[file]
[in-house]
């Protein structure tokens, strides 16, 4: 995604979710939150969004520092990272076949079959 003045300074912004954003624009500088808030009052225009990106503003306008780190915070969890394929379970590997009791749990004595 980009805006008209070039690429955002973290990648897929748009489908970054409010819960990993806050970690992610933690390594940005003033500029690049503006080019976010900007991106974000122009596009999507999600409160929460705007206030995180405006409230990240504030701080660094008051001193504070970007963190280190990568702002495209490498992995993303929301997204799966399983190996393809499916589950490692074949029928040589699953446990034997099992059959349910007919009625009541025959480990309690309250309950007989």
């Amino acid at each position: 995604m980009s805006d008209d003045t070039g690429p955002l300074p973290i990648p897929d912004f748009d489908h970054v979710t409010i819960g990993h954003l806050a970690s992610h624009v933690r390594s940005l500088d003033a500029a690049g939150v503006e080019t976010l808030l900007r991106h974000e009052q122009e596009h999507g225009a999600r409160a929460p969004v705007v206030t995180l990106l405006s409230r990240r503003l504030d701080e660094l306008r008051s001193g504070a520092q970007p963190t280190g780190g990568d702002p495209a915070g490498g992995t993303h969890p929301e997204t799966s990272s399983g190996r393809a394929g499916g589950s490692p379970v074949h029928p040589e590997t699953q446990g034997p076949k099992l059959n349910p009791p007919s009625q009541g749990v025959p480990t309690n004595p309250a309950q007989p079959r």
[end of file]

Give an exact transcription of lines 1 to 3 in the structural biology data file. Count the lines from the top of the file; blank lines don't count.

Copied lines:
[in-house]
């Protein structure tokens, strides 16, 4: 995604979710939150969004520092990272076949079959 003045300074912004954003624009500088808030009052225009990106503003306008780190915070969890394929379970590997009791749990004595 980009805006008209070039690429955002973290990648897929748009489908970054409010819960990993806050970690992610933690390594940005003033500029690049503006080019976010900007991106974000122009596009999507999600409160929460705007206030995180405006409230990240504030701080660094008051001193504070970007963190280190990568702002495209490498992995993303929301997204799966399983190996393809499916589950490692074949029928040589699953446990034997099992059959349910007919009625009541025959480990309690309250309950007989």
């Amino acid at each position: 995604m980009s805006d008209d003045t070039g690429p955002l300074p973290i990648p897929d912004f748009d489908h970054v979710t409010i819960g990993h954003l806050a970690s992610h624009v933690r390594s940005l500088d003033a500029a690049g939150v503006e080019t976010l808030l900007r991106h974000e009052q122009e596009h999507g225009a999600r409160a929460p969004v705007v206030t995180l990106l405006s409230r990240r503003l504030d701080e660094l306008r008051s001193g504070a520092q970007p963190t280190g780190g990568d702002p495209a915070g490498g992995t993303h969890p929301e997204t799966s990272s399983g190996r393809a394929g499916g589950s490692p379970v074949h029928p040589e590997t699953q446990g034997p076949k099992l059959n349910p009791p007919s009625q009541g749990v025959p480990t309690n004595p309250a309950q007989p079959r």